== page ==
Nobody asks non-Malay politicians when they will ditch the bumi system - Commander S THAYAPARAN (Retired) Royal Malaysian Navy
Monday, February 08, 2021
Malaysiakini : If my answers frighten you, Vincent, then you should cease asking scary questions. - Jules Winnfield in the movie Pulp Fiction
| Lee Hwok Aun of the Iseas–Yusof Ishak Institute asks, “Will
bumiputeras ever relinquish the privileges they enjoy?”, believing, like
a majority of non-Malays and 'liberal'-minded Malays, that this
question, although provocative, is one that needs to be asked.
you, this piece is not directed specifically at Lee, because this
question and certain themes involving this question have been around for
some time now.
a charitable reading of the question, it is a red herring, but more
often, it is a deflection from the mainstream politics of this country
that enables the bumiputera system and which forms the basis of
political compromises which over the years has had diminishing returns.
of all, non-Malays and the politicians they vote for enable the system
of privileges – as defined by the former deputy governor of the central
bank that is the starting point of Lee’s piece – and other Malay uber
alles policies that everyone seems to think are detrimental to this
Second, non-Malay politicians not only actively seek to
promote such policies but do so in either overtly or sub rosa methods to
cling on to the meagre influence the Malay uber alles establishment
allows them to have.
Third, non-Malay political operatives savage
each other. Normally this happens to operatives from opposing coalitions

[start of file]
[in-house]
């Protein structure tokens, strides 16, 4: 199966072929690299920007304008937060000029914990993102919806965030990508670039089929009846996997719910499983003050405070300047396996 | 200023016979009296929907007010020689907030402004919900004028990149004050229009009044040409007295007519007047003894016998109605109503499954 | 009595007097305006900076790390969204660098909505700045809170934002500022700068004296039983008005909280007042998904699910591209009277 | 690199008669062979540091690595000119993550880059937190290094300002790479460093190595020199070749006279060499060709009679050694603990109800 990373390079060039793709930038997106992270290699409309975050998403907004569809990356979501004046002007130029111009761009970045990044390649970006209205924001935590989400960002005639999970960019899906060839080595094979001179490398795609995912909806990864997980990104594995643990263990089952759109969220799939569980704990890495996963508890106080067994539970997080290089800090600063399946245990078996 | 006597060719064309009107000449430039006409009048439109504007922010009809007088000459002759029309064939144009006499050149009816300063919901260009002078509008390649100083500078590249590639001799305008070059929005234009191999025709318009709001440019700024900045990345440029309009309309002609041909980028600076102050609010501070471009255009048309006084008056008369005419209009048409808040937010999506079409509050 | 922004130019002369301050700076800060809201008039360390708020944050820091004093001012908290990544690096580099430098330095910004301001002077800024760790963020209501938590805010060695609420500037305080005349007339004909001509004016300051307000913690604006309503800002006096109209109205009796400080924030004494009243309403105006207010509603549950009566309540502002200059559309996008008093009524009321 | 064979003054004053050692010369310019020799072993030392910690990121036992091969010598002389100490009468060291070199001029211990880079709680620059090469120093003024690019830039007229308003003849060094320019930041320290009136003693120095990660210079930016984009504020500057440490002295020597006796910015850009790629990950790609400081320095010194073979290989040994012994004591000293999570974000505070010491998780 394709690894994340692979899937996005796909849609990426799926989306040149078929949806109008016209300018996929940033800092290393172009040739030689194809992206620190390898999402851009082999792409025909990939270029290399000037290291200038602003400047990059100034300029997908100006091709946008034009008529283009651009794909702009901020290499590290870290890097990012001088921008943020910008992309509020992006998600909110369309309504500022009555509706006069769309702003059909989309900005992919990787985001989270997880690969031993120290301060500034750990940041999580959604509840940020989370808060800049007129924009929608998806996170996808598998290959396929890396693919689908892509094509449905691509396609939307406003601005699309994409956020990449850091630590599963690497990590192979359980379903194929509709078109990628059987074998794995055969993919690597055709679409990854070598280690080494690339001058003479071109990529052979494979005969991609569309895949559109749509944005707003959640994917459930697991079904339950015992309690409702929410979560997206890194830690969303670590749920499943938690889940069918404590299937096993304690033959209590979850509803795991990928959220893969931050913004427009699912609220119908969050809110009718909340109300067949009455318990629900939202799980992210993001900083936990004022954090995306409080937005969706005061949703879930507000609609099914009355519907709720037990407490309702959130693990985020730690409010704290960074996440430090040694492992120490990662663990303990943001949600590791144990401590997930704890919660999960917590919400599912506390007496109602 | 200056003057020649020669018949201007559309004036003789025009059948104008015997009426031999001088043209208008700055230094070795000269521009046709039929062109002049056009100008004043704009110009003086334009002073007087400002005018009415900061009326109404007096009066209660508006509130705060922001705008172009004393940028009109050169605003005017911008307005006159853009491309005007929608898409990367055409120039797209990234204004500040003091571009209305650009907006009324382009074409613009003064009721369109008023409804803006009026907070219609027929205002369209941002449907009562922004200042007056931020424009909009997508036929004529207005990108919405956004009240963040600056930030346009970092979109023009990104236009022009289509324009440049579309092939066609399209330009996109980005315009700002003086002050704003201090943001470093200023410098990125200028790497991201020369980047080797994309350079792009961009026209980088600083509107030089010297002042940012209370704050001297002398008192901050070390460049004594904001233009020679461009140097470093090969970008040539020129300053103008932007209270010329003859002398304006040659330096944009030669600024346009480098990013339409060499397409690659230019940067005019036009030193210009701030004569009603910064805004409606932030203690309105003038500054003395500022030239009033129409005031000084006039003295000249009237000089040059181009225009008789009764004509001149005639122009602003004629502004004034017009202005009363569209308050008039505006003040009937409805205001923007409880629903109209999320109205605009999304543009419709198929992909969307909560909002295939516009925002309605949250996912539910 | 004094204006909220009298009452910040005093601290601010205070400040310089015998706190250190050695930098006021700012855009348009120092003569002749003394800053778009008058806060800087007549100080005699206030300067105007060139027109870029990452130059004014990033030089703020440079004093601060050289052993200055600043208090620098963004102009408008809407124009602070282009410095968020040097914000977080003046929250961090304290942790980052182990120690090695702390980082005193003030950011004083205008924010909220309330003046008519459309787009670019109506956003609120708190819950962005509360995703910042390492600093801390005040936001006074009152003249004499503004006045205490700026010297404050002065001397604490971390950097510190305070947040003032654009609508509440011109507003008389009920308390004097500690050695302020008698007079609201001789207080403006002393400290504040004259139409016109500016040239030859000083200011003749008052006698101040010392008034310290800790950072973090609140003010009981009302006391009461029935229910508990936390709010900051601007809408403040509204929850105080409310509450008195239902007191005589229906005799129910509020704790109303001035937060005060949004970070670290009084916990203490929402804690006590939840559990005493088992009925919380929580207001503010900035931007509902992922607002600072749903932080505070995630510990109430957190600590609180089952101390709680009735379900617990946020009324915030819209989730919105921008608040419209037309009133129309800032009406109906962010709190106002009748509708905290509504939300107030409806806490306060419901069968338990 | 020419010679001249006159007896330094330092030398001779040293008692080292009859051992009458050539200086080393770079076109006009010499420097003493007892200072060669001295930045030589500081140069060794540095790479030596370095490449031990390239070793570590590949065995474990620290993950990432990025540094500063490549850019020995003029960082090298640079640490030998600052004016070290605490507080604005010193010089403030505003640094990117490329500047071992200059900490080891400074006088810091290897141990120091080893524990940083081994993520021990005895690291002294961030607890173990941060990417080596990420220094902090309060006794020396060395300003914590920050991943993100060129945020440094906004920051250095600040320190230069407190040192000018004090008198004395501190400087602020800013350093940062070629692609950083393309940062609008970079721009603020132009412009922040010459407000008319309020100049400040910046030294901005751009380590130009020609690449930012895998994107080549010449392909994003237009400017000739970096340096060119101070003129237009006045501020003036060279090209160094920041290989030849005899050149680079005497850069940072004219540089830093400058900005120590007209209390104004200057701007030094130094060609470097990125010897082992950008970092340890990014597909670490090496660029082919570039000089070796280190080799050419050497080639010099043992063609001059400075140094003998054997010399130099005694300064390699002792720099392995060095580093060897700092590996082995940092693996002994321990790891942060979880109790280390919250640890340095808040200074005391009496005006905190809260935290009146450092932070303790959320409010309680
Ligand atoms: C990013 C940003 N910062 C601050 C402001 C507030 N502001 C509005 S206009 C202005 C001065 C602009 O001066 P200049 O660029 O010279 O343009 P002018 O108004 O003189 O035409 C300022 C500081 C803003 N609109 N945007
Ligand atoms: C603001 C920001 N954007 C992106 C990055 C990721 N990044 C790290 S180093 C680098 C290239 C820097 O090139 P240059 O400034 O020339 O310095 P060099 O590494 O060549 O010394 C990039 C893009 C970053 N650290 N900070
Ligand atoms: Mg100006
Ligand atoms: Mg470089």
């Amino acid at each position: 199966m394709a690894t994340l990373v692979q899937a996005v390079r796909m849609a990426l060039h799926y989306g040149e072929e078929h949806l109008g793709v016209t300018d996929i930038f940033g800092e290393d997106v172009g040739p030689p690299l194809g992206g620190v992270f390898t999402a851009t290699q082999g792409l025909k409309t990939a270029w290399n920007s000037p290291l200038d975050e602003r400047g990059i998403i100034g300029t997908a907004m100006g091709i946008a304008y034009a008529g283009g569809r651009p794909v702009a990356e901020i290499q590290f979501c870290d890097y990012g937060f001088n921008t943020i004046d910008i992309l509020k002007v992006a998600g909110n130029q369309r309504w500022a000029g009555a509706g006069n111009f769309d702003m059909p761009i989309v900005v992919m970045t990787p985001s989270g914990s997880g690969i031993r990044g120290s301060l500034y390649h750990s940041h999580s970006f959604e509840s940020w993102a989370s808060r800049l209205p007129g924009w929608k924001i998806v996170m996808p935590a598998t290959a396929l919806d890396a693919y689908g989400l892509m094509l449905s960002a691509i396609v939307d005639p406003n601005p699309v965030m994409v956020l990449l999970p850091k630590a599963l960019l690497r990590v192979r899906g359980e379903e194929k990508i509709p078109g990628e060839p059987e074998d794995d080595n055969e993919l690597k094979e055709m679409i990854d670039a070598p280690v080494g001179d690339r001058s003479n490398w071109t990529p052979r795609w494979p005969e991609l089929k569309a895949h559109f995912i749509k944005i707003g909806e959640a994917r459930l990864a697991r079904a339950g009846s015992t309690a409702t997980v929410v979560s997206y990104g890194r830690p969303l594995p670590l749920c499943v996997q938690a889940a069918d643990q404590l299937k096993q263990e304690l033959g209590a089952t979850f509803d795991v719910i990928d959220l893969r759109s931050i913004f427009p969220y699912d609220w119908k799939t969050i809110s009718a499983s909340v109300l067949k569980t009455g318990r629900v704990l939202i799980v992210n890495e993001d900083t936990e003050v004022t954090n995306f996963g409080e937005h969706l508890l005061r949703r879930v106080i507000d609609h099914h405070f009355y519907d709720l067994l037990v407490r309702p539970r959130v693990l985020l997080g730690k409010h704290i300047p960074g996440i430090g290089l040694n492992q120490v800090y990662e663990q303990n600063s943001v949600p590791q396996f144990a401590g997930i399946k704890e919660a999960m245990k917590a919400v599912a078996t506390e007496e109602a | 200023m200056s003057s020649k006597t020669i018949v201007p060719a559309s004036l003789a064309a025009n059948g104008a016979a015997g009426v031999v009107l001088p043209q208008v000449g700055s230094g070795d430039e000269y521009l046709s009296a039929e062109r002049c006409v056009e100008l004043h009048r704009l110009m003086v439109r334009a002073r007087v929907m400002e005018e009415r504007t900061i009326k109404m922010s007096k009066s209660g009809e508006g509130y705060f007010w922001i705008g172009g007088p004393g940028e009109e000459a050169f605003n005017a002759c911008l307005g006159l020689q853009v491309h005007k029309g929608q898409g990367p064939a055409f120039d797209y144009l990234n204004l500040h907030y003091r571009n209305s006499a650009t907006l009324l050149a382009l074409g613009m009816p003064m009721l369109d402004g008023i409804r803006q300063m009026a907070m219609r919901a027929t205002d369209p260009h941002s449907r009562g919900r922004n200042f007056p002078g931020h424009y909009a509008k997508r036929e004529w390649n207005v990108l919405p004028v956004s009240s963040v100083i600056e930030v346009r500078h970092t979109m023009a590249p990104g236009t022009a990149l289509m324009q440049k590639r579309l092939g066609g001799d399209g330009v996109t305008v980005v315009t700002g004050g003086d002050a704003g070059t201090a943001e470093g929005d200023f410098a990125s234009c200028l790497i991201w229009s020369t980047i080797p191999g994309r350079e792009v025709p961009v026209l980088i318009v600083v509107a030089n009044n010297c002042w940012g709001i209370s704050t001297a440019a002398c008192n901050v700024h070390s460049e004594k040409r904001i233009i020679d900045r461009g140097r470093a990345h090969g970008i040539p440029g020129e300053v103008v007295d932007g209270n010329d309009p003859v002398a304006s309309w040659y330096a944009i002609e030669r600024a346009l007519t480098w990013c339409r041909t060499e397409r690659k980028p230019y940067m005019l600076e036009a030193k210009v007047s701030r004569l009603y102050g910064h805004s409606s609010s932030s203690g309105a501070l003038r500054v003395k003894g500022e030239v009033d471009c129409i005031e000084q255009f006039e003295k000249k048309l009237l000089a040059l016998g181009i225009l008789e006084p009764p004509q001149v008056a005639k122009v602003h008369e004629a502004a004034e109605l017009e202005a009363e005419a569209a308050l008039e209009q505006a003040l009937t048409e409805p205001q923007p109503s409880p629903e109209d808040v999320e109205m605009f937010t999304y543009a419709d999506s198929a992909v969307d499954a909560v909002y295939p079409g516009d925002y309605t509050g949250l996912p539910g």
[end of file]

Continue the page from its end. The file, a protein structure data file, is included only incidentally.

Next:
but it also happens fairly frequently within coalitions as a means to
whittle away opposition from threats to the political stability of the
coalition when it comes to bumiputera sensitivities.
political base of non-Malay political operatives, and by this I mean the
base which was birthed with the ejection of Anwar Ibrahim from the Umno
paradise have sublimated desires for systemic change in favour of a
Manichean agenda of replacing Umno or whatever bogeyman they can come up
with in lieu of promised egalitarian reforms.
Hence this question
of asking will the majority ever give up their privileges is
disingenuous. Why? Because there is no alternative when it comes to the
bumiputera system and the reason why there is no alternative is because
there are no political alternatives that political operatives are
offering to the majority.
can only ask this question – will bumiputeras ever relinquish the
privileges they enjoy – when there is a clear alternative to the system
that grants them those privileges.
There never has been an
alternative to the kind of racial politics that BN offers, and there
never has been an alternative ‘Malay’ political power structure for
Malays to gravitate to. Mind you, this is not only a Malay problem; the
other communities have the same problem.
Honestly, how can anyone
even ask if Malays will ever give up their privileges when the supposed
progressive polity in this country endorses a coalition which lynchpin
was a Malay-only party which everyone, including non-Malay political
operatives claimed, were needed to secure the Malay vote?
anyone else see the hypocrisy of even asking the question when
everything political operatives do – from either coalition – is to
ensure that that system of privilege is maintained? Nobody asks
non-Malay politicians when they are going to ditch the bumiputera